By Byrne Harrison
At his best, Erie Smith, the protagonist of Eugene O'Neill's Hughie, is a small-time, wannabe wise guy living on the shadowy fringes of the glamorous life in Manhattan. At his worst, he's a washed up nobody spending what little money he can hustle on booze, women and gambling.
Most nights as he drags himself home to his fleabag hotel, he's at his worst.
Rather than seeing himself as the loser he is in the harsh light of the shabby lobby, he's lucky enough to see himself reflected in the eyes of Hughie, the night clerk. As he spins tales of his adventures - throwing dice and winning the jackpots, bringing home the Follies girls, being in on the big deals - he basks in Hughie's admiration, and for a little while, he can believe that he is the high-roller he wants to be.
But now Hughie is dead.
Coming in from a three-day bender, Erie wants nothing more than to stave off a little of the loneliness and frustration. Unable to fully engage the new night clerk, Erie starts talking. Effectively a long monologue, this one-act play slowly spins out the tale of a dissolute life and its effects, and a friendship that made it almost bearable.
For Hughie to be effective, the actor playing the lead must be engaging at all times. David Tawil succeeds admirably. Cocky and sure one moment, lost in a bitter place the next, Tawil shows a great understanding of the ebb and flow of this character, and gives an outstanding performance.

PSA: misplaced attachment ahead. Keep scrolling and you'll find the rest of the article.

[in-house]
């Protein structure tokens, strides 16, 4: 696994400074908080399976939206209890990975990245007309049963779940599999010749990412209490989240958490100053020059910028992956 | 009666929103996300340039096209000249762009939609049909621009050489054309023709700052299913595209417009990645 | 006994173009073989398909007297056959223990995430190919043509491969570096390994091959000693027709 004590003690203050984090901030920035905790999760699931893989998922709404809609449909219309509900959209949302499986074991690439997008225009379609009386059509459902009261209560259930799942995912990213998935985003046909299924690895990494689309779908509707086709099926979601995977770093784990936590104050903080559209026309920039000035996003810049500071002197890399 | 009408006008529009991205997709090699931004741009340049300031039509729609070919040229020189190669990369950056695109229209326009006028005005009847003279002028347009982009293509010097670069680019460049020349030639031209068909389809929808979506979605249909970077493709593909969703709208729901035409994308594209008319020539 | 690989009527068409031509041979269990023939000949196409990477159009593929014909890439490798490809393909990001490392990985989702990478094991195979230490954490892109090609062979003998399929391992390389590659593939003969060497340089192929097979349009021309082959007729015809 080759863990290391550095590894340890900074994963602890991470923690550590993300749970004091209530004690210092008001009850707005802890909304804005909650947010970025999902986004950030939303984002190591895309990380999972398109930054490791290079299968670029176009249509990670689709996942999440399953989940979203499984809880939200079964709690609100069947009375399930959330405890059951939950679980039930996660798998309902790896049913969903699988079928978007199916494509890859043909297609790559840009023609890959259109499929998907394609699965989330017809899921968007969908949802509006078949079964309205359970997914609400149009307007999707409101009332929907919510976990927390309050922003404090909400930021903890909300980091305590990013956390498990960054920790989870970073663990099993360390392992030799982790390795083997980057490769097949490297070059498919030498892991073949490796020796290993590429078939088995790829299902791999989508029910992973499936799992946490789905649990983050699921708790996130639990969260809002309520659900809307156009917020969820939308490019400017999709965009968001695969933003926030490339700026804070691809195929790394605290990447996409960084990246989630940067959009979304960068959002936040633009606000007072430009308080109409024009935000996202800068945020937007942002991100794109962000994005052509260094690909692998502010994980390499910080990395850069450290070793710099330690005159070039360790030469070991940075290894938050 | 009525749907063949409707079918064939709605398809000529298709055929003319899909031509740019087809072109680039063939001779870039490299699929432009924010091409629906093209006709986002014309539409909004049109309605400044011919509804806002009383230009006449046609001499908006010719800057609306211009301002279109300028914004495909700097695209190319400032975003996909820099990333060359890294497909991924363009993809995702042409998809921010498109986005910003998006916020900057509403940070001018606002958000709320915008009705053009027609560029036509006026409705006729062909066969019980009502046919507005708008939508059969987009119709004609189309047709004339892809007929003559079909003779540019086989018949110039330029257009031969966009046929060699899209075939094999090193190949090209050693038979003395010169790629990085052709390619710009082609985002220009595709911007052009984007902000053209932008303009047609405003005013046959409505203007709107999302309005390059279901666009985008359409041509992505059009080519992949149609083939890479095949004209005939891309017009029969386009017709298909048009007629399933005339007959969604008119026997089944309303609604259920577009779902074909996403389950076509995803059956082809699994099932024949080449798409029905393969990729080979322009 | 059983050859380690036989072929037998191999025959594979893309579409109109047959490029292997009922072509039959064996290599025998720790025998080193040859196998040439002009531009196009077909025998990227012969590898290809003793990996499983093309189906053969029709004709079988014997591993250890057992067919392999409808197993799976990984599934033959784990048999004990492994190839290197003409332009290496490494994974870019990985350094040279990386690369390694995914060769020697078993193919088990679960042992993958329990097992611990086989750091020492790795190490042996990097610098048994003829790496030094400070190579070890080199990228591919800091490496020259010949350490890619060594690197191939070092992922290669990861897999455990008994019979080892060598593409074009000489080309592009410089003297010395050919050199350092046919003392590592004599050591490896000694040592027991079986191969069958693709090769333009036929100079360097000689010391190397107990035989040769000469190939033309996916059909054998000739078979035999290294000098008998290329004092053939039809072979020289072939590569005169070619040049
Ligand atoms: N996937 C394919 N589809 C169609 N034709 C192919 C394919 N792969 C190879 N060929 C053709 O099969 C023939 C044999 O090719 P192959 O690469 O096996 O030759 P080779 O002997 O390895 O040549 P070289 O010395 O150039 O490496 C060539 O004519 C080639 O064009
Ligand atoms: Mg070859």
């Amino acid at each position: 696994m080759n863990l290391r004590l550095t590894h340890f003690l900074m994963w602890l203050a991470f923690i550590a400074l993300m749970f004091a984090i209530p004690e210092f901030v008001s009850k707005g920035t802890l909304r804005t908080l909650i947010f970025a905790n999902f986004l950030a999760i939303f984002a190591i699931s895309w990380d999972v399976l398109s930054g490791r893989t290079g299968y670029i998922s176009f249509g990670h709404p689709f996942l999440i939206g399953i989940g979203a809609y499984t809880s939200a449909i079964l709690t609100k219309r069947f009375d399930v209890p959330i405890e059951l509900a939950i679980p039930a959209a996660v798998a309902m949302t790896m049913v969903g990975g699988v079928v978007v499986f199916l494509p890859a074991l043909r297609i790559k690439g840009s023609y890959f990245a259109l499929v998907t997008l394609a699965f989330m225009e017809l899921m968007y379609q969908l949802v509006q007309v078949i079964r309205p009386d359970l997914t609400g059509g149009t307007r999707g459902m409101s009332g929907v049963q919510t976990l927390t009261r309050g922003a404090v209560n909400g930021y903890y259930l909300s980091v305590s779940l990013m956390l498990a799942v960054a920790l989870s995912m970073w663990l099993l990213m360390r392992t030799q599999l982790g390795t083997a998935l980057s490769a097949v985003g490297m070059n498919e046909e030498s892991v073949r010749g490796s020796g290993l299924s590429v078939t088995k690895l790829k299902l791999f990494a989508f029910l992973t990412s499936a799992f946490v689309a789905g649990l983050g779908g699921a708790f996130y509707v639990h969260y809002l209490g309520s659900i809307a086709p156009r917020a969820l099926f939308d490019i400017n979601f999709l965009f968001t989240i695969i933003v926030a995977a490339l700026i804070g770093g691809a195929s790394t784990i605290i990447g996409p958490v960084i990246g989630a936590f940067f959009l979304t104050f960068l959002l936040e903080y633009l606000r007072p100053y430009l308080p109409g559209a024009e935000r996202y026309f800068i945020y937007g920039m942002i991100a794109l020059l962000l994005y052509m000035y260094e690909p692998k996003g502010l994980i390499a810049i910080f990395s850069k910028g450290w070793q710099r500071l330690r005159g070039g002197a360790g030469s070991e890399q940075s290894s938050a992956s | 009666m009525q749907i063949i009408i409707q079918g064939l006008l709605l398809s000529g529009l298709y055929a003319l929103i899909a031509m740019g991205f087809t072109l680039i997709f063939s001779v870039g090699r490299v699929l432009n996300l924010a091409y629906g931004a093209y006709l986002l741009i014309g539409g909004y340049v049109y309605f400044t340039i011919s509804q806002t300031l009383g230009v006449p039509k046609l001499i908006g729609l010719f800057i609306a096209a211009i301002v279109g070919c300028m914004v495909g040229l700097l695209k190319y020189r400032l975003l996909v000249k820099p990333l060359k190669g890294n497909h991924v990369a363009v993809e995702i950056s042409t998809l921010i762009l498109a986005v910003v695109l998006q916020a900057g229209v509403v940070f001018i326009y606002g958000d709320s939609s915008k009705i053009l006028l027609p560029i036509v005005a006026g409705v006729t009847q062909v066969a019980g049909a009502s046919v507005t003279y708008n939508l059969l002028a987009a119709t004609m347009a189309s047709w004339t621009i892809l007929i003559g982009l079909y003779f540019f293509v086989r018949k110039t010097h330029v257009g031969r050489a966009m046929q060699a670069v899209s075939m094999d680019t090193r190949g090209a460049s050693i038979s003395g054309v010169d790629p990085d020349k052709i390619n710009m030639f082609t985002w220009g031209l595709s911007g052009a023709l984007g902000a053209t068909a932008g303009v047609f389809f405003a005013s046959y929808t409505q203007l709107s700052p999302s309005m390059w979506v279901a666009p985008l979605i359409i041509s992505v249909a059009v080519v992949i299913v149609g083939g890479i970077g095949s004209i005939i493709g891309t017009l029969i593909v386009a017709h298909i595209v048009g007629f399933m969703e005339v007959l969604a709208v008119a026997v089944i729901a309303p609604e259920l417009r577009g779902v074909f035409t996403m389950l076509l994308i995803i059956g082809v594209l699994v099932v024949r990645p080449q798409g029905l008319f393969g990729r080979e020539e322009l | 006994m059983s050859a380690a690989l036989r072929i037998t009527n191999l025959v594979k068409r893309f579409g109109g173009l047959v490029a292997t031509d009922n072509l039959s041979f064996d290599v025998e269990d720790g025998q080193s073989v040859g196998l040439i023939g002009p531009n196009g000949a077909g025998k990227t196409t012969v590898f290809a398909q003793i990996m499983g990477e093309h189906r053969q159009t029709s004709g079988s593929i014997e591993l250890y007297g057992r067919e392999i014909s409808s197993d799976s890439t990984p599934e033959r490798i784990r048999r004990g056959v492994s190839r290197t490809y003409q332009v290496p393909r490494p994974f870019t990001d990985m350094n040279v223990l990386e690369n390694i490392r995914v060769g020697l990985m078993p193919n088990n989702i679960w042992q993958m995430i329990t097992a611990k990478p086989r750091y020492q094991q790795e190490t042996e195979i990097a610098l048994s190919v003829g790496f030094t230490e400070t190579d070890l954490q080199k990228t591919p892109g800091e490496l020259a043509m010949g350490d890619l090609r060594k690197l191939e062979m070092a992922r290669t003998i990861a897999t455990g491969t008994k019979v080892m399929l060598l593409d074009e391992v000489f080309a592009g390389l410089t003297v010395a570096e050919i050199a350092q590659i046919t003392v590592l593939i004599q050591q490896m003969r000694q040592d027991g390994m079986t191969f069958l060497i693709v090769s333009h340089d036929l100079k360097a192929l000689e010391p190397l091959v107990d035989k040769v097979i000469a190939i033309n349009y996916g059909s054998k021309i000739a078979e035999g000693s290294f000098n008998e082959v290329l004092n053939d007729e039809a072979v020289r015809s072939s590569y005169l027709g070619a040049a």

The role of Charlie, the new night clerk is more problematic. He is primarily a sounding board, and most of his few moments of dialogue are his thoughts about Erie, rather than actual engagement with Erie. Director Aaron Gonzalez helps the audience follow this by using projections on a wall behind Charlie to indicate that he is having "internal monologue" moments. While these projections are used to great effect in the beginning of the play to set the mood and time period for the audience, they seem a little intrusive in these introspective moments. When combined with Dean Negri's overly forceful acting during these internal monologues, the result is unsettling.
Hughie features a minimal set by Claire Karoff, which includes some cleverly crafted set pieces - an elevator and a revolving door. Rus Snelling's moody lighting design is effective.
A touching play about profound isolation and crushed dreams, O'Neill's Hughie is brought to life admirably in this production.
Written by Eugene O'Neill
Directed by Aaron Gonzalez
Set Design: Clair Karoff
Lighting Design: Rus Snelling
Projection Design: Aaron Gonzalez
Stage Manager: Kiersten Armstrong
Featuring: David Tawil (Erie Smith) and Dean Negri (Charlie Hughes)
American Theatre of Actors
314 W. 54th Street, 4th Floor
Thurs.-Sat., October 1-3, 8-10
Tickets available through SmartTix